Custard powder is blown through a candle flame to create a fireball.
This demonstration is often used to show how the energy contained in foods can be released through burning. It can also be used in lessons involving 'rates of reaction' and 'particle size'.
There are many methods for a successful fireball, variations can be found on a number of websites and guides. All methods use the same principle however and involve blowing dry powder (usually custard powder) into a naked flame.
Simple setups involve a length of Bunsen tube connected to a wide straw inside which is a quantity of dry custard powder. The tube must be sufficiently long to ensure the blower is not too close to the flame. The straw needs to be firmly clamped and pointing upwards and away from the audience. A candle is lit and clamped above the end of the straw and the powder blown upwards either by using a balloon or foot pump or by mouth (blow, don't suck!) This should result in the powder igniting as it is propelled from the straw.
Other methods incorporate an empty metal tin with or without lid. An empty and clean treacle or syrup tin works well.
A few tea-light candles are lit and placed into the bottom of the tin and a bent glass tube is used in place of the straw. The tube needs to be securely fitted into the tin to make sure it will not fall over when air is blown through. Again a long enough length of tubing will ensure the operator will not get burned or covered in powder. Some methods include leaving the lid on the tin so that it blows off with some force when the powder ignites.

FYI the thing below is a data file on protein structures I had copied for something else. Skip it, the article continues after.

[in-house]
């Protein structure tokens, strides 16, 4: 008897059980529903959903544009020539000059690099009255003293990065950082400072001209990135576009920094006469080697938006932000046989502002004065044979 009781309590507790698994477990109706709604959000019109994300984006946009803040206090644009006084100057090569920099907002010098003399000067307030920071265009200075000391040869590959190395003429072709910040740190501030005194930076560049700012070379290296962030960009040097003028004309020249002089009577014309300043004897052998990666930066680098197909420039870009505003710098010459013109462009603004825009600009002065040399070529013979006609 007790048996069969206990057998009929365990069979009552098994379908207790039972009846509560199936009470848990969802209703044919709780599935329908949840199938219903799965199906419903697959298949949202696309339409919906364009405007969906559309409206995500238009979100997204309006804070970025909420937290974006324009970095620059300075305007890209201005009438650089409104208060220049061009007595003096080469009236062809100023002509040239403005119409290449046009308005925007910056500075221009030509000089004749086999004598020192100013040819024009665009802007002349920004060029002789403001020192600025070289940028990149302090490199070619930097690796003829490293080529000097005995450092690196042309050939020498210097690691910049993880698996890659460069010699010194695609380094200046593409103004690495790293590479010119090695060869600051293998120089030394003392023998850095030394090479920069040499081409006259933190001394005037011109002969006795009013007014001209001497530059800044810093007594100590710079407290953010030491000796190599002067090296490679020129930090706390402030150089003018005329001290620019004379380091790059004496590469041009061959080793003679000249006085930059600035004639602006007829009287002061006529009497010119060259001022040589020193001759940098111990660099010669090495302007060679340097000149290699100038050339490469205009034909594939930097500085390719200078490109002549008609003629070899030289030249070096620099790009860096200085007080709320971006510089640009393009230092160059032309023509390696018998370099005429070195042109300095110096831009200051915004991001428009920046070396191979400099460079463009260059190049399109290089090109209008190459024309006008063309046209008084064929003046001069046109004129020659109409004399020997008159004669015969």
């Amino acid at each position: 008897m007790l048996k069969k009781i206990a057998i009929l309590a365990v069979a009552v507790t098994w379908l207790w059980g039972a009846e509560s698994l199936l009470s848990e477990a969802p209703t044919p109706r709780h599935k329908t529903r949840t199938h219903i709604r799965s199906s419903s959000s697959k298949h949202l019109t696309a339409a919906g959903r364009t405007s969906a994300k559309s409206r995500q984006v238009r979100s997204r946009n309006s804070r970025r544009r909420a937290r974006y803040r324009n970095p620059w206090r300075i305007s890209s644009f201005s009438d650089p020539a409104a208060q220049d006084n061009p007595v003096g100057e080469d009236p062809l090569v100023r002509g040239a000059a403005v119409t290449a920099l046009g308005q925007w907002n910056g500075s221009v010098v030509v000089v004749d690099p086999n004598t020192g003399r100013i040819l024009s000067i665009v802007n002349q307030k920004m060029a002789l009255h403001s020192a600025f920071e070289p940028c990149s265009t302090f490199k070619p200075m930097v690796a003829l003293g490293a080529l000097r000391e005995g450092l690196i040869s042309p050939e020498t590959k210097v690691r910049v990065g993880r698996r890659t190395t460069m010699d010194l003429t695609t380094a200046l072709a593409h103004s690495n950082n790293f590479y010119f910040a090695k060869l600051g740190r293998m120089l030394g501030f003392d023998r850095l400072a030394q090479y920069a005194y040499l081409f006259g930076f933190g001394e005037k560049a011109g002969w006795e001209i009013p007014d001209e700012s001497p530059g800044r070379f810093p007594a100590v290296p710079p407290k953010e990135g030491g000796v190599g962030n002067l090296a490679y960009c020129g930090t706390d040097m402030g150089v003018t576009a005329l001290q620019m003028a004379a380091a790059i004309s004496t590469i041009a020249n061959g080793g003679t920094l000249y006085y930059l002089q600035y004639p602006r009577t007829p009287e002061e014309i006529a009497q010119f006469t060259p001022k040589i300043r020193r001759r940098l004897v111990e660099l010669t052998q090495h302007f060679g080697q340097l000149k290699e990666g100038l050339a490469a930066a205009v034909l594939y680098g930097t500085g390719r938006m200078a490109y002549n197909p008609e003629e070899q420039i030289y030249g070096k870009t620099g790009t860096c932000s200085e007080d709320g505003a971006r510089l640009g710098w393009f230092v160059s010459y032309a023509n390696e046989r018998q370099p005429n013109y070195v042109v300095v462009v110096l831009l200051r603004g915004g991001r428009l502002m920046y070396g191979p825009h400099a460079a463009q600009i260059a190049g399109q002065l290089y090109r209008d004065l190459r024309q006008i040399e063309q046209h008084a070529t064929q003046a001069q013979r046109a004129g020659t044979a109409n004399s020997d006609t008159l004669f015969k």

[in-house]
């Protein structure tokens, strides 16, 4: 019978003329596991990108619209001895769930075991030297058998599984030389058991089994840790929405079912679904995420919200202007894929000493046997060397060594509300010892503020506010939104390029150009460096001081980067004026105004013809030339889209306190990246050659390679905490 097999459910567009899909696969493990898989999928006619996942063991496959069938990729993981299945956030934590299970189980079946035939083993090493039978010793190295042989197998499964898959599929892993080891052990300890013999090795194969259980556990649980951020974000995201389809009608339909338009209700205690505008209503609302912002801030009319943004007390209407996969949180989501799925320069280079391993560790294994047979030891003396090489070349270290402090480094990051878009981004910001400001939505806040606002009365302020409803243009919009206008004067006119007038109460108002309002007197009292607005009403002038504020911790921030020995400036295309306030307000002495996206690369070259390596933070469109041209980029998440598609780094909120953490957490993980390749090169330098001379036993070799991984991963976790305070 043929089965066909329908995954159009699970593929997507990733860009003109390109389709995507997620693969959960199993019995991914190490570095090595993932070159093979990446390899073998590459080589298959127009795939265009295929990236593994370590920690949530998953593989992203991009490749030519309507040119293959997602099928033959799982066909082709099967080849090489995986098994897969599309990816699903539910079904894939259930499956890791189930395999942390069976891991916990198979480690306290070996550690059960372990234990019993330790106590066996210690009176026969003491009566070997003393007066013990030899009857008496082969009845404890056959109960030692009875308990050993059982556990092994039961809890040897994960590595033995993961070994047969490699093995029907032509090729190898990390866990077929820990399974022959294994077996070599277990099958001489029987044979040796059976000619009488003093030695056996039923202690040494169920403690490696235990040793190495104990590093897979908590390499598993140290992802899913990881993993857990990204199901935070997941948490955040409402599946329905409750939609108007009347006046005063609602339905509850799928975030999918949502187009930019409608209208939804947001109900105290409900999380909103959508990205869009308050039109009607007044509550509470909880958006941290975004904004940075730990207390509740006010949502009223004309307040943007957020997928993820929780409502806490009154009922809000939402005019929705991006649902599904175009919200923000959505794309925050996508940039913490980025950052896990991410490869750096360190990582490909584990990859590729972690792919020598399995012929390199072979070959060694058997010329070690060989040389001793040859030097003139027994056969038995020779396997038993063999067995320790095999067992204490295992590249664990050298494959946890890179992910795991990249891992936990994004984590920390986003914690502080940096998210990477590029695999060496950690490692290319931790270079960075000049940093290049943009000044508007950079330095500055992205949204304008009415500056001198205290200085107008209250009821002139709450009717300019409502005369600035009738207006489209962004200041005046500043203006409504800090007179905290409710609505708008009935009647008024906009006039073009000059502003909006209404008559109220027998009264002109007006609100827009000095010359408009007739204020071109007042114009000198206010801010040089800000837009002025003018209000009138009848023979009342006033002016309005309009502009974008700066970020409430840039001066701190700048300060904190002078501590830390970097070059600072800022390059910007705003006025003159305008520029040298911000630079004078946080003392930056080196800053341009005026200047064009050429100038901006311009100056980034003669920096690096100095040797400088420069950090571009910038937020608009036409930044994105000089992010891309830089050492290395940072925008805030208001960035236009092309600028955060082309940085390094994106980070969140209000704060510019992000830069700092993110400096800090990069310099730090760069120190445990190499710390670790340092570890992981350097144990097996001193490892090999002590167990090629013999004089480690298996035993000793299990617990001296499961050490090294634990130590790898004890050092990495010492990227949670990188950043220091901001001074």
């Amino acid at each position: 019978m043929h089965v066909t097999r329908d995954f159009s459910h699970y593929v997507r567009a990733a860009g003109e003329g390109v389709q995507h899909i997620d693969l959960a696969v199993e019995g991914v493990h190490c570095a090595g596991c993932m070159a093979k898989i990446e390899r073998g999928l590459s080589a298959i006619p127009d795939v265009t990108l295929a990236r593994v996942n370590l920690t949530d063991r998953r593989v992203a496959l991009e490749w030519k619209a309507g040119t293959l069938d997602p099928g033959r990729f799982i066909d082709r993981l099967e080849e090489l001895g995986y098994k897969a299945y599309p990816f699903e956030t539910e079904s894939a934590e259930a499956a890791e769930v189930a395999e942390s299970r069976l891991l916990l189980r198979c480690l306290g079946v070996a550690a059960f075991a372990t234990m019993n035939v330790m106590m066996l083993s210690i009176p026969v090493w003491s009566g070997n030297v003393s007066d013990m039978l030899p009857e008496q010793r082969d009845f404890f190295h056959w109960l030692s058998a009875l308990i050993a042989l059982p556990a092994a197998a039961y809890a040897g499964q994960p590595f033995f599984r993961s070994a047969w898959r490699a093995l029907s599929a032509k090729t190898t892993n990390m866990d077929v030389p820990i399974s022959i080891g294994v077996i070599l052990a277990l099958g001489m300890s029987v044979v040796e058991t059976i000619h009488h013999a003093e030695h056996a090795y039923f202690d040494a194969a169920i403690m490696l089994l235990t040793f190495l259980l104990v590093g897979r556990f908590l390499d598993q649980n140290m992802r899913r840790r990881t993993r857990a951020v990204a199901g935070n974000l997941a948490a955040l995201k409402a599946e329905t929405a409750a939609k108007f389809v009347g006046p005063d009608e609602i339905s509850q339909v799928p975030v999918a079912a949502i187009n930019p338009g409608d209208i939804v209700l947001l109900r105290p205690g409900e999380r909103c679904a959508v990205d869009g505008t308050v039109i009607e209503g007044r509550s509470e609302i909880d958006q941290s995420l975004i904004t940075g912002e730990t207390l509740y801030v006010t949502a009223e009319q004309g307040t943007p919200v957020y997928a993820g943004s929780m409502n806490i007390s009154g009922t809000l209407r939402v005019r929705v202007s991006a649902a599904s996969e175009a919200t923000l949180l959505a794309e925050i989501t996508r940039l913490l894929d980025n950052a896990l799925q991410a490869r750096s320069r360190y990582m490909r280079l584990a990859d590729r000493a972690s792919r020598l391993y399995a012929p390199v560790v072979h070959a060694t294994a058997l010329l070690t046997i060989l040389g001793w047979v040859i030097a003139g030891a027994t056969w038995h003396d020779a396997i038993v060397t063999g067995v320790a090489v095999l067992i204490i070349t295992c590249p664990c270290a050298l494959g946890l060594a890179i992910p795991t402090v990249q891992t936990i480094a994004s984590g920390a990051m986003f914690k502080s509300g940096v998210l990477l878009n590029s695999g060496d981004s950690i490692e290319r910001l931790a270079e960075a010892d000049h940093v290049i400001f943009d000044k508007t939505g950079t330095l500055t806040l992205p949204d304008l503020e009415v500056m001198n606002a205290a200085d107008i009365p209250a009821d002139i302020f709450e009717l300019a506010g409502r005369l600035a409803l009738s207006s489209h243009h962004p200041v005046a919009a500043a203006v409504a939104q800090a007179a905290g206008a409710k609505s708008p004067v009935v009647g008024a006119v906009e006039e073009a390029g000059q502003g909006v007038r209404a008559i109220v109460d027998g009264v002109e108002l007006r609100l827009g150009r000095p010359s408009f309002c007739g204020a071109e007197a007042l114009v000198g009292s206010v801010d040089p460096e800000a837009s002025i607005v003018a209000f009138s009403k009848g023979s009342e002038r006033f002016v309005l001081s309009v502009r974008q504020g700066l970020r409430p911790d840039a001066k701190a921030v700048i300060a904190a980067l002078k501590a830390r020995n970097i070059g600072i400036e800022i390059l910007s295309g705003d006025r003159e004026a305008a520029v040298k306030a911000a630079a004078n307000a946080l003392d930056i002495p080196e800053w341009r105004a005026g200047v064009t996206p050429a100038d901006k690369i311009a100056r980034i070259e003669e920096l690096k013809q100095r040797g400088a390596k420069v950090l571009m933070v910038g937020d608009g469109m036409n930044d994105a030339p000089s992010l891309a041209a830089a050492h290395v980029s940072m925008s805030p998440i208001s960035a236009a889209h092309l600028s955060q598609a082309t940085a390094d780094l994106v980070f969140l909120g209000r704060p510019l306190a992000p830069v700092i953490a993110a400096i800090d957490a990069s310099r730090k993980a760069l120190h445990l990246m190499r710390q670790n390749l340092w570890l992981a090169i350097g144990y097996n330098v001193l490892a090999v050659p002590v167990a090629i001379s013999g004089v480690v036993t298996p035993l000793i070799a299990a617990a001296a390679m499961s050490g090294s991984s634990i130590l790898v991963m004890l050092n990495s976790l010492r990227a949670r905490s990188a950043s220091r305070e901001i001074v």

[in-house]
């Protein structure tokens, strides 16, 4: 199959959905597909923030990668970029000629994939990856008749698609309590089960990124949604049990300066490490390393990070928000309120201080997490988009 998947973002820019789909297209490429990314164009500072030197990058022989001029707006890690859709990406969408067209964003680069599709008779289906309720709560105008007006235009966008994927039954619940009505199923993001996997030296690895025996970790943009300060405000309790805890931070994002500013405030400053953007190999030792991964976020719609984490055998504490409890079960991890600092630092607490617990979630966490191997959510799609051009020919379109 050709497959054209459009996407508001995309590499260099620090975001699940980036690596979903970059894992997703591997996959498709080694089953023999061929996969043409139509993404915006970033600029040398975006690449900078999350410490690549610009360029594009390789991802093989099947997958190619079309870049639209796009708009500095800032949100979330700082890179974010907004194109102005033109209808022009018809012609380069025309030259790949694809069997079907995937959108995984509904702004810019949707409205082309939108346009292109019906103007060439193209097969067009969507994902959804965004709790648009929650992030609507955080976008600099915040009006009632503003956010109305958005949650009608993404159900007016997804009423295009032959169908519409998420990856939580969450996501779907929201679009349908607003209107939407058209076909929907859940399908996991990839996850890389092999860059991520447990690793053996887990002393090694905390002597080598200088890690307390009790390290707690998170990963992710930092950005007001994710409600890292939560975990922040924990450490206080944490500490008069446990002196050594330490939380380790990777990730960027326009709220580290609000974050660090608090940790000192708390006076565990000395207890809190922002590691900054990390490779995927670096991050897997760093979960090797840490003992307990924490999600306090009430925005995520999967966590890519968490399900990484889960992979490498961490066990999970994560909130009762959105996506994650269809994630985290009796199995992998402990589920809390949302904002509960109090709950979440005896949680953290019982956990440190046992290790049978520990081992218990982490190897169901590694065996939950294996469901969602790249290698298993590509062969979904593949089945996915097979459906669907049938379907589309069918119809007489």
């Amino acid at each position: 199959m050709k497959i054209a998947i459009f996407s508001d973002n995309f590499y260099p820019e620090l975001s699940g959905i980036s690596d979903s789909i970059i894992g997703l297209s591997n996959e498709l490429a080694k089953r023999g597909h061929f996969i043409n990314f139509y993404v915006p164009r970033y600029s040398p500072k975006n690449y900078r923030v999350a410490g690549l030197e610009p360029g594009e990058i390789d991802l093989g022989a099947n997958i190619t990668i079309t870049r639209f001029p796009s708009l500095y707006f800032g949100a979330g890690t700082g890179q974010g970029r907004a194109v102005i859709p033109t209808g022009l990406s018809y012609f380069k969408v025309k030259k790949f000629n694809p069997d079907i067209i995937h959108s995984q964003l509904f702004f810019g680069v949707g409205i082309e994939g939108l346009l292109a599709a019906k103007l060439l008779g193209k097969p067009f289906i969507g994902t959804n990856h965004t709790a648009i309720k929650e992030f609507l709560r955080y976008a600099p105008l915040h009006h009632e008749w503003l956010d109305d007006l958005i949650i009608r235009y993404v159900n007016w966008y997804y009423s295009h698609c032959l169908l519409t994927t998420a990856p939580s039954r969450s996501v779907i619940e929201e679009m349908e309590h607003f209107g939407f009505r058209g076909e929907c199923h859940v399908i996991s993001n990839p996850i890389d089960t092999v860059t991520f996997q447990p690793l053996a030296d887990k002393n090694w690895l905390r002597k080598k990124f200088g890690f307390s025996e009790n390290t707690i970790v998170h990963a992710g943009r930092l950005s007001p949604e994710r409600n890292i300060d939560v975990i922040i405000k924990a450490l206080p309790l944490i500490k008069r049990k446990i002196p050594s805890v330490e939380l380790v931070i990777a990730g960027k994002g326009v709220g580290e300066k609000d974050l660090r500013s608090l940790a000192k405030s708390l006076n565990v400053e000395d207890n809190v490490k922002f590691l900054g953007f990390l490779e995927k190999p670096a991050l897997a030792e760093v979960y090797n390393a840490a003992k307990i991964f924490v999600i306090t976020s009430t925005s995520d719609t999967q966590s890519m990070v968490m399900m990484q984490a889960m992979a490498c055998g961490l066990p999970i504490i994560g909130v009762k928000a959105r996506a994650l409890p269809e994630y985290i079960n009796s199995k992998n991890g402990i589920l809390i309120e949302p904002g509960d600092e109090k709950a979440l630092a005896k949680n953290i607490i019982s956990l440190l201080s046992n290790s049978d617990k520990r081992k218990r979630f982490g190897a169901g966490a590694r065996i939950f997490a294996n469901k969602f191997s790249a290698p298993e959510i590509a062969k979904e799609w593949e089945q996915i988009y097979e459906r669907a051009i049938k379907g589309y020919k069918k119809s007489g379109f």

A glass funnel may be attached to a length of Bunsen tubing and held firmly in a clamp stand as another alternative method. This takes less time to set up each time and can be as effective as the other methods. If the powder has trouble catching, it may be too damp or if only some is catching, the flame may need to be placed closer to the opening where the powder is blown from. Some teachers may use a clamped Bunsen burner on a yellow flame instead of a candle so that the flame area is larger.
Other powders can be used such as cornflour, regular flour or icing sugar. Projected flames can be compared when using different powders, the flame size and shape may be affected by how much energy is contained in the food. Glucose burns in oxygen to produce carbon dioxide, carbon monoxide and water...
C6H12O6 + 5O2 → 2CO + 4CO2 + 6H2O
This is a relatively safe demonstration as long as common sense is followed. Keep viewers far enough away from the demonstration area and behind a safety screen. The operator should wear safety glasses and not be too close to the demonstration equipment.
Ensure the powder will be blown straight upwards and that there is nothing hanging above the area which could catch fire.
In essence, ensure that no person or property can be harmed by the flame.
Ensure that the custard powder is not inhaled accidentally before the straw is blown.
Wheaten based custard powder and the egg in some custard powders may be an allergen to some people – ensure that no-one viewing the demonstration has these allergies.
Never use any other powders including metal powders which may ignite very violently.
If all goes well, the demonstration definitely has the 'wow' factor but also can provoke serious scientific debate. It can be used in both Chemistry and biology lessons and also as an end of term demonstration to send them off on holiday with a bang!
The contents of this page are for information only. Please refer to CLEAPSS or ASE safety advice and/or publications before undertaking any preparation, practical experiment or using any equipment featured on this site or any other.
Follow the safety guide above and do a risk assessment before attempting this demonstration.